Contours of Concern
I saw one of my close friends, wondering why none of the non medicos haven’t posted anything against the pathetic treatment meted out to the mortal remains of the Chennai doctor who died of COVID19. My experience was different, but still it was a pertinent question.
The empathy — concern — action disconnect is a common issue. While our empathy isn’t infinite, it is the broadest of the three. The contours of our concern, however, are heavily influenced by our identity. This can be anything from nationality,religion, region, language or caste. Doctors are an unusual group — whose identity is irrevocably tethered to our profession. Perhaps that little thing called passion has a role to play, but I digress.
While we feel for any unfortunate soul, the mental bandwidth we allocate to those unfortunate depends to some extent on how much we can identify with the victims.
Do we feel bad for the sub Saharan Africans in abject poverty? Yes. Do we really spend a lot of time dwelling on that ? No. Do we feel bad for the human rights crisis in the countries like Syria? Yes. Do we really do anything serious about it? No ( posting memes doesn’t count).
This is why, the common man knows more about ISIS than Boko Haram. The latter kills poor Africans. The former is a sort of celebrity among terror groups, because it kills rich white people. The media plays a big role in our biases, playing an endless guessing game of what the audience might want to see. This is how empathy turns into concern.
When does the concern turn into action? When it is persistent and when we feel what has happened to the unfortunate can potentially happen to us. Deep down we know we aren’t Syria or Palestine. Deep down we know we wont be gunned by ISIS or Boko Haram. However, when it comes to violent crimes like Nirbhaya, it captures our imagination and propels us to demand justice. Not just because of the brutality of the act, but also because we feel that the only thing that separates the victim from us is dumb luck. The victims are relatable. Everyday folks like us.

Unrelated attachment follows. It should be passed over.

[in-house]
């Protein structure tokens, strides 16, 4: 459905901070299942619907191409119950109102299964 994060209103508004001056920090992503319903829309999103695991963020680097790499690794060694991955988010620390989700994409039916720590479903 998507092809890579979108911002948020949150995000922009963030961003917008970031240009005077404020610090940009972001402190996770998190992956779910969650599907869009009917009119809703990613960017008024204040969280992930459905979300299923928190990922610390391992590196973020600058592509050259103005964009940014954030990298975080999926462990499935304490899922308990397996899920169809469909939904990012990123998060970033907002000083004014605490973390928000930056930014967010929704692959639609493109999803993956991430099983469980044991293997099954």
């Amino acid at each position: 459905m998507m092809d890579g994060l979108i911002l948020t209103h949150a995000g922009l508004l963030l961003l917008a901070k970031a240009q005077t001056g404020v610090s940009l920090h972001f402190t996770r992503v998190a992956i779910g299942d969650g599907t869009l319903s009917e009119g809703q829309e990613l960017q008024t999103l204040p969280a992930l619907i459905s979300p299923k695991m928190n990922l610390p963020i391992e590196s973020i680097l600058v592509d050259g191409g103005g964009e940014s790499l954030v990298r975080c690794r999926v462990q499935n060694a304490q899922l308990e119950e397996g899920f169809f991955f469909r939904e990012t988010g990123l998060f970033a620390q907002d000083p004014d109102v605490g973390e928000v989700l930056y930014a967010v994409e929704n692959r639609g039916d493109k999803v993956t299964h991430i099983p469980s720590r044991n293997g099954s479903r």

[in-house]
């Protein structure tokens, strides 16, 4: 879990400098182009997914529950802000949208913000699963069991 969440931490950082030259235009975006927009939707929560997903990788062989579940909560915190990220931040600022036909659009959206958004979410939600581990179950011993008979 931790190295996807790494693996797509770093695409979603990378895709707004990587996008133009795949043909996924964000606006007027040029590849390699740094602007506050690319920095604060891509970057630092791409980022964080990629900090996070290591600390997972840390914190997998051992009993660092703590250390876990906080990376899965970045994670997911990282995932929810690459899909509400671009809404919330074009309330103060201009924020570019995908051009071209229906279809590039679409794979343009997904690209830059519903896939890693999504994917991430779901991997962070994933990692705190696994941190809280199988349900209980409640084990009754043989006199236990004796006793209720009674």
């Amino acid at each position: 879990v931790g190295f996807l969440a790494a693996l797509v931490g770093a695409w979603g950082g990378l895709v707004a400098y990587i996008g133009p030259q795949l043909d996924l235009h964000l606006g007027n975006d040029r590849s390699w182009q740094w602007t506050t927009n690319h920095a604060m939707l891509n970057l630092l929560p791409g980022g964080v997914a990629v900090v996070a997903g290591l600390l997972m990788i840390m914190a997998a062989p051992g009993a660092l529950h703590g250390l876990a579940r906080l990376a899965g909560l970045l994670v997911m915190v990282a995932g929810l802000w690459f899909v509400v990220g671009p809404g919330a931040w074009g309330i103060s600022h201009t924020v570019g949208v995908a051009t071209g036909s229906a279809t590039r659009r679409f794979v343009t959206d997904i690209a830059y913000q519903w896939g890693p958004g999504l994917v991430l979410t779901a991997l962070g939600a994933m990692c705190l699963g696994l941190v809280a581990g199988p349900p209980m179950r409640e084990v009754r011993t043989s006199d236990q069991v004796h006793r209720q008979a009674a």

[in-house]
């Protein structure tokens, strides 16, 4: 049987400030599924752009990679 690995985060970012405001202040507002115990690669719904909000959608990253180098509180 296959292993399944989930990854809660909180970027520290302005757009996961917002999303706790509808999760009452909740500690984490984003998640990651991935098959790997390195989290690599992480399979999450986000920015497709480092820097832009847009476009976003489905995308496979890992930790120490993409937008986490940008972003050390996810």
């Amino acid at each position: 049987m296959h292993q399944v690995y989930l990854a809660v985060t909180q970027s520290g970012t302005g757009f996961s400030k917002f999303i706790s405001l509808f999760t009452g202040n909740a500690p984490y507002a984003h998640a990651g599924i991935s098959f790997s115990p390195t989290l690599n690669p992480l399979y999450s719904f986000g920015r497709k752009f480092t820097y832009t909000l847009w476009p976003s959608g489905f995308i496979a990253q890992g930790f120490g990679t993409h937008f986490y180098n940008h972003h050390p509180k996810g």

So taking action on your empathy, clamouring for justice means we should feel it can happen to us. This is why, the public psyche is partially immune to tragedies faced by doctors. Especially if the tragedy happens because we are doctors. The public has no skin in the game, at best or have a beef against doctors, at worst. No wonder, they aren’t spurred to action.
For most people, their moral outrage is governed by victims relatability. The contours of their concern are defined by shared identity traits. This mental distance, between concern and action, between what we perceive as sad to what we perceive as potential danger, helps us maintain sanity at times. But it comes at a terrible cost — inaction in the face of injustice to those who don t live or look like us.
Because the problem is so deep rooted, it’s unlikely to change, anytime soon.